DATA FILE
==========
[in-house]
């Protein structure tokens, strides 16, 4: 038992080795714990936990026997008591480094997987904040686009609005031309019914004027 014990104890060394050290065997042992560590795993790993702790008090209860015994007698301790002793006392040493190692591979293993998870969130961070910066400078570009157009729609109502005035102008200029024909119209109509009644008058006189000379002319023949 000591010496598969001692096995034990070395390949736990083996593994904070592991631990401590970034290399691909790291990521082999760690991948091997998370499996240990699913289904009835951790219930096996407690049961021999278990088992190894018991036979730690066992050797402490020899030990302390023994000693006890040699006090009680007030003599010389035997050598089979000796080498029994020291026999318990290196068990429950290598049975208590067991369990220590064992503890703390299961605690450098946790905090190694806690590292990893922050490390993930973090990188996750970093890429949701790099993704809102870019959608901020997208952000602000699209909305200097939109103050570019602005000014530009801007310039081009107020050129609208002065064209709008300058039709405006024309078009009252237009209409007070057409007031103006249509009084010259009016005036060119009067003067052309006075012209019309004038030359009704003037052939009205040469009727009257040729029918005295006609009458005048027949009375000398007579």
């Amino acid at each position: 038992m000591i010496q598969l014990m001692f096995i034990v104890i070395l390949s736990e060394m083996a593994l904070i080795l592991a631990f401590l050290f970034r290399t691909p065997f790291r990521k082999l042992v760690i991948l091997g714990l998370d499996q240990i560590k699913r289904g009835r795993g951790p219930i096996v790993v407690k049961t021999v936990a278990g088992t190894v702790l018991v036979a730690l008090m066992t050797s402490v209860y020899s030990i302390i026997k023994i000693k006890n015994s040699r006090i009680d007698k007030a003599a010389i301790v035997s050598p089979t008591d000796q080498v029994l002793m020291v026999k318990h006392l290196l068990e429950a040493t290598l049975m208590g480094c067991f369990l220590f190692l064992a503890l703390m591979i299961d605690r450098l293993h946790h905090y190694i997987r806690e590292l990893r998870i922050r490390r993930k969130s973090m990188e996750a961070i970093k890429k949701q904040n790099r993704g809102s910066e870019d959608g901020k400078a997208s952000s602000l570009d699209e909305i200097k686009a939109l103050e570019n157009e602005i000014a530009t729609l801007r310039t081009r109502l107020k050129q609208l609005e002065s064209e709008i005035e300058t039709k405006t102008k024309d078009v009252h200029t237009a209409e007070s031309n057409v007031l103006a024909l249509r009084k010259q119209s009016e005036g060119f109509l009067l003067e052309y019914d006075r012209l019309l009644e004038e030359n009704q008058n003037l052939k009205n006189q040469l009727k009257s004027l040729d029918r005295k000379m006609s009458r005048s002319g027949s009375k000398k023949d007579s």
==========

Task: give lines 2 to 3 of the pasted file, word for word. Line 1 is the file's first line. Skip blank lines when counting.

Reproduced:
């Protein structure tokens, strides 16, 4: 038992080795714990936990026997008591480094997987904040686009609005031309019914004027 014990104890060394050290065997042992560590795993790993702790008090209860015994007698301790002793006392040493190692591979293993998870969130961070910066400078570009157009729609109502005035102008200029024909119209109509009644008058006189000379002319023949 000591010496598969001692096995034990070395390949736990083996593994904070592991631990401590970034290399691909790291990521082999760690991948091997998370499996240990699913289904009835951790219930096996407690049961021999278990088992190894018991036979730690066992050797402490020899030990302390023994000693006890040699006090009680007030003599010389035997050598089979000796080498029994020291026999318990290196068990429950290598049975208590067991369990220590064992503890703390299961605690450098946790905090190694806690590292990893922050490390993930973090990188996750970093890429949701790099993704809102870019959608901020997208952000602000699209909305200097939109103050570019602005000014530009801007310039081009107020050129609208002065064209709008300058039709405006024309078009009252237009209409007070057409007031103006249509009084010259009016005036060119009067003067052309006075012209019309004038030359009704003037052939009205040469009727009257040729029918005295006609009458005048027949009375000398007579």
């Amino acid at each position: 038992m000591i010496q598969l014990m001692f096995i034990v104890i070395l390949s736990e060394m083996a593994l904070i080795l592991a631990f401590l050290f970034r290399t691909p065997f790291r990521k082999l042992v760690i991948l091997g714990l998370d499996q240990i560590k699913r289904g009835r795993g951790p219930i096996v790993v407690k049961t021999v936990a278990g088992t190894v702790l018991v036979a730690l008090m066992t050797s402490v209860y020899s030990i302390i026997k023994i000693k006890n015994s040699r006090i009680d007698k007030a003599a010389i301790v035997s050598p089979t008591d000796q080498v029994l002793m020291v026999k318990h006392l290196l068990e429950a040493t290598l049975m208590g480094c067991f369990l220590f190692l064992a503890l703390m591979i299961d605690r450098l293993h946790h905090y190694i997987r806690e590292l990893r998870i922050r490390r993930k969130s973090m990188e996750a961070i970093k890429k949701q904040n790099r993704g809102s910066e870019d959608g901020k400078a997208s952000s602000l570009d699209e909305i200097k686009a939109l103050e570019n157009e602005i000014a530009t729609l801007r310039t081009r109502l107020k050129q609208l609005e002065s064209e709008i005035e300058t039709k405006t102008k024309d078009v009252h200029t237009a209409e007070s031309n057409v007031l103006a024909l249509r009084k010259q119209s009016e005036g060119f109509l009067l003067e052309y019914d006075r012209l019309l009644e004038e030359n009704q008058n003037l052939k009205n006189q040469l009727k009257s004027l040729d029918r005295k000379m006609s009458r005048s002319g027949s009375k000398k023949d007579s």